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Recently a patient with advanced lung cancer was admitted to a local hospital.  Pain in his abdomen was diagnosed as a gallbladder infection.

Because he had metastatic cancer, in addition to the new problem, the patient and family decided that if things deteriorated he should not be given CPR or put on a respirator. A Do Not Resuscitate (DNR) order was entered in his chart. Treatment for the gallbladder was continued, but it was decided that there was a line that the doctors would not cross.

This made sense to me.

Try conventional therapy, but if he was too weak to recover, then do not continue treatment which could cause more suffering than benefit.  Give him the opportunity to survive the gallbladder problem, but respect the terminal nature of the greater disease.  We were all gratified when his pain and fever went away, and he recovered from the emergency.

When we were discharging him from the hospital, a surprising thing occurred.

The patient and family requested that since he had survived the infection, that the DNR be reversed.  They decided that when a sudden new major medical complication occurred, that CPR be performed and he would be placed on a respirator.  The clear protective line vanished.

In difficult lengthy discussions with the patient and family, it became clear that they were riding tides of emotion.  When things looked better, they focused on life and “cure.”  When things grew worse, they were ready to withdraw.  They became defensive and angry at the suggestion that this decision might cause suffering.  We were not able to redefine limits to his care.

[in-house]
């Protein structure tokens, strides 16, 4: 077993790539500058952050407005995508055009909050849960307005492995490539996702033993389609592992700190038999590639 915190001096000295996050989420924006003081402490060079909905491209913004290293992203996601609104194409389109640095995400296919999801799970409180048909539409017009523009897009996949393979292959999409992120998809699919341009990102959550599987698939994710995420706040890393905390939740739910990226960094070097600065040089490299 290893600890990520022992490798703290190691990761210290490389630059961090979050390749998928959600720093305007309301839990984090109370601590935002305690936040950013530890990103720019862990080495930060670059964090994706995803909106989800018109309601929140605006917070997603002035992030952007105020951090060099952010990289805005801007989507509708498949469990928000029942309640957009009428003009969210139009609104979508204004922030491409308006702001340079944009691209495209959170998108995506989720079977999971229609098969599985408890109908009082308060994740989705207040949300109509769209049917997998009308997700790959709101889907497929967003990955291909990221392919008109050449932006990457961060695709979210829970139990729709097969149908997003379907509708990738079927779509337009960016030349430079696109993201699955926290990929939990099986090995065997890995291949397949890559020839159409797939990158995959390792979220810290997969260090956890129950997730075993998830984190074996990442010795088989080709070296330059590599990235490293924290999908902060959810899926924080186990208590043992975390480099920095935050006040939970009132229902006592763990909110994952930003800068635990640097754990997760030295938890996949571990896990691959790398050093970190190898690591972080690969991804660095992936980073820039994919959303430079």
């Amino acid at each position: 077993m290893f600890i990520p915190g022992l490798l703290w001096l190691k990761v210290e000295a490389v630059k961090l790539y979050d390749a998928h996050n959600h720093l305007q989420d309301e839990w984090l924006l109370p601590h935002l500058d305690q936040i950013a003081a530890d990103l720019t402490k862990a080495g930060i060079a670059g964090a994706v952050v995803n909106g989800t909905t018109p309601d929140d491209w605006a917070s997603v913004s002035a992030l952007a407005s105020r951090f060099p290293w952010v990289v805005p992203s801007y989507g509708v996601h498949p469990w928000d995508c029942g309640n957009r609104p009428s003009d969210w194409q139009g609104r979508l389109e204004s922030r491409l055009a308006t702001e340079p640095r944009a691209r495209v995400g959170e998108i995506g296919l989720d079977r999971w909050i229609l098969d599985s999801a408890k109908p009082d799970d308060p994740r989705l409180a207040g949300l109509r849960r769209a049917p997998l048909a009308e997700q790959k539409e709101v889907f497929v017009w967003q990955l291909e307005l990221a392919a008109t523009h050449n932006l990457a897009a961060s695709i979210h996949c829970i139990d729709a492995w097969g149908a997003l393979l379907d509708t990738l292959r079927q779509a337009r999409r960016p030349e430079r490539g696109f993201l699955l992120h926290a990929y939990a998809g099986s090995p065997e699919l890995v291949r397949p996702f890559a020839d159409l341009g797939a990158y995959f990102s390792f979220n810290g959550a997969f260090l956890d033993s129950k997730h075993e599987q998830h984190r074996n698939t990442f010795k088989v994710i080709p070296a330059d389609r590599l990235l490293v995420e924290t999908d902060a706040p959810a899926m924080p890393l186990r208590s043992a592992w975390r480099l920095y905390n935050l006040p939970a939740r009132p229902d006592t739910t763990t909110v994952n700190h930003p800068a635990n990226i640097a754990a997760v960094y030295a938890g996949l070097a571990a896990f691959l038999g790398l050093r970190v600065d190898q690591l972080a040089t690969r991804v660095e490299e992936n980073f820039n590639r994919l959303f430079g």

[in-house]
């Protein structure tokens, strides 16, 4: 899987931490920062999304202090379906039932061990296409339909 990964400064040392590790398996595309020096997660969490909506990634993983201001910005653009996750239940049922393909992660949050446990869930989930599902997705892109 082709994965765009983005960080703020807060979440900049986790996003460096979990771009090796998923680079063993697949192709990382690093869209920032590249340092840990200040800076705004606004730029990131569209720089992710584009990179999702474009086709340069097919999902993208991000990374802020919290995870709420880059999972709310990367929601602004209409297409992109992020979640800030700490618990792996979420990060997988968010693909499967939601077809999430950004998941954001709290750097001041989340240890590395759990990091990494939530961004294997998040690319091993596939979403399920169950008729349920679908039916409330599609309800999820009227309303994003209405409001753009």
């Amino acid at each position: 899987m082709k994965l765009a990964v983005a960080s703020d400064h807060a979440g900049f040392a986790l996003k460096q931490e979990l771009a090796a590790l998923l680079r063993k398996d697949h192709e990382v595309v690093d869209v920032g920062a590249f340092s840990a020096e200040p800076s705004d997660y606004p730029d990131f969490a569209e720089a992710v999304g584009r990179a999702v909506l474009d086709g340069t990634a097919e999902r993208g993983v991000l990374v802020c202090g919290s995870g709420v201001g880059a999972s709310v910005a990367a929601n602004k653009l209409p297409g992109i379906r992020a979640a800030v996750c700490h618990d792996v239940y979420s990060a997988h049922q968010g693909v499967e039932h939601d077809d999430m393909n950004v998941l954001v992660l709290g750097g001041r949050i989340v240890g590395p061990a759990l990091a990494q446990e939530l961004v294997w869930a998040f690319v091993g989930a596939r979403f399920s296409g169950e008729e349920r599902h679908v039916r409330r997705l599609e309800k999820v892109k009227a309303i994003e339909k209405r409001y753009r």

Continue reading “Crossing the Line”

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I’ve played over a thousand ice hockey games in my life, but I had no idea that last month’s adult men’s league game in Cleveland would be the most memorable. I grew up in Canada, three blocks from Wayne Gretzky, the greatest hockey player ever, but I wouldn’t be surprised if my recent game was more important than any game that my former neighbor played. This game was literally a matter of life or death.

I almost didn’t show up to the game. I had just landed in Cleveland from New York City after attending a close friend’s wedding. I’d landed at 8:15pm, jumped in my car and dialed into a conference call for my organization uFLOW, arriving and finishing my call barely in time for the 9:30pm puck drop. I didn’t plan my schedule around the game; the timing just happened to work out.

It was close to the end of the 2nd period when I heard our captain, Brandon Dynes, yell something and race off the ice. I soon realized he skated off to call 911. I looked down at the end of the bench and saw that our teammate Harley was unresponsive. Harley is 69 years old (though could pass for 50) and as the eldest player in our men’s league has been an inspiration to many of us. I quickly went over to assess him and found he had no pulse, was not breathing, and not responding to verbal or physical stimuli. I was fortunate that the opposing team had a physician playing as well, Dr. John Wood, an orthopedic surgeon. John quickly came over and could not find a pulse either. Knowing end organ damage such a anoxic brain injury can occur quickly, I grabbed Harley and layed him on the bench and started compressions, pressing his chest extra hard knowing I was going through a layer of hockey pads. I later quickly ripped off his pads off to assure better compressions. Continue reading “Hockey Teams and AED’s Save Lives”